Since it was handed down last week, the four-justice plurality opinion in McCutcheon v. FEC has been lambasted for its astonishing naiveté about the actual workings of politics. That naiveté extends even further, however, to an almost willful failure to comprehend the challenges associated with administering and enforcing campaign finance laws.
McCutcheon struck down the federal “aggregate” contribution limits for individuals. These overall limits were an important tool for preventing donors, politicians and others from circumventing the individual base limits (including the limit of $2,600 that any individual can contribute to a federal candidate in any one election). Preventing circumvention, through which a donor funnels excessive funds to a particular candidate or PAC in the guise of making multiple contributions, has been recognized as a legitimate regulatory objective since Buckley v. Valeo. The McCutcheon plurality opinion blithely claims, however, that the government can guard against circumvention through other, more “narrowly-tailored” federal rules — such as Federal Election Commission (FEC) regulations limiting earmarking of contributions (whereby a contributor seeks to expressly or implicitly control how her money is spent).
Remarkably, little more than a decade ago, the Supreme Court rejected almost the exact same argument, in FEC v. Colorado Republican Federal Campaign Committee (sometimes called “Colorado II” to distinguish it from an earlier case). In upholding certain limits on how much spending political parties could coordinate with candidates, the Court in Colorado II observed that anti-earmarking rules, the alternative proposed by the Party committee, would detect “only the most clumsy attempts” at circumvention. “To treat the earmarking provision as the outer limit of acceptable tailoring,” the Court went on, “would disarm any serious effort to limit the corrosive effects” of the wink-and-nod understandings through which parties could effectively pass excessive contributions on to candidates.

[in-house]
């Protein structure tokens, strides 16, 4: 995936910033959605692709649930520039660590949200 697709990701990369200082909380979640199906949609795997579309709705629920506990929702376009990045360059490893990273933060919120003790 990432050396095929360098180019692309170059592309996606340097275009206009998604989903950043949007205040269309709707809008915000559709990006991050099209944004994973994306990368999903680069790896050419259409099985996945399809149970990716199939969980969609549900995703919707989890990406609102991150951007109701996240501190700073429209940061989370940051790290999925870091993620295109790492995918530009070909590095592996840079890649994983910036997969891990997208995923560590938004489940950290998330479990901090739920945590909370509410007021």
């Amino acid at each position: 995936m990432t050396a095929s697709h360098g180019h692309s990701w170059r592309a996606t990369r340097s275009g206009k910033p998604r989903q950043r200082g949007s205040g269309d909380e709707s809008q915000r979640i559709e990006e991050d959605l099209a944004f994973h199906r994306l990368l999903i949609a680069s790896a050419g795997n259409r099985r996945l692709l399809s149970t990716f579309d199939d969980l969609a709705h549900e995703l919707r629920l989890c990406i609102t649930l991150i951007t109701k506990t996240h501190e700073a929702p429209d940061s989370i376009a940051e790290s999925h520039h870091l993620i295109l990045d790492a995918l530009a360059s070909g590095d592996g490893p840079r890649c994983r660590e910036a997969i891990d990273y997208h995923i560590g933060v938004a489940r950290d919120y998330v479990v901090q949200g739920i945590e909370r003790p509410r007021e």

The Court should have applied the same logic in McCutcheon. The FEC’s anti-earmarking rules and the other regulations cited in the plurality opinion may appear broad, but as the McCutcheon dissenters noted, they are rarely enforced. In many cases application of such rules involves difficult factual questions about what a particular contributor knew or intended. The FEC in its present state is wholly unsuited to get to the bottom of such issues.
Since 2008, the Commission has been split along ideological lines and paralyzed by gridlock. Last week, its vice chair took to the pages of The New York Times to call out her colleagues for refusing to enforce the Commission’s own rules. Nor is the FEC likely to craft easier-to-administer regulations in the near future. Its post-Citizens United rulemaking has been stalled for years. Congress — which has failed to enact even a minor bill requiring U.S. Senate candidates to file disclosure reports electronically — has performed no better.
Under these circumstances, the plurality’s Pollyannaish expectation that “narrowly tailored” anti-circumvention measures will be updated as necessary and diligently enforced borders on the disingenuous.
Nevertheless, the Court has spoken. To strengthen the vitally important base contribution limits in accordance with McCutcheon, we must push for tighter rules governing the most obvious circumvention mechanisms, including contribution earmarking, joint fundraising, and transfers of funds between political party committees. We must also strive for a more functional FEC that can effectively administer and enforce federal campaign finance laws.
(Photo: Wikimedia Commons)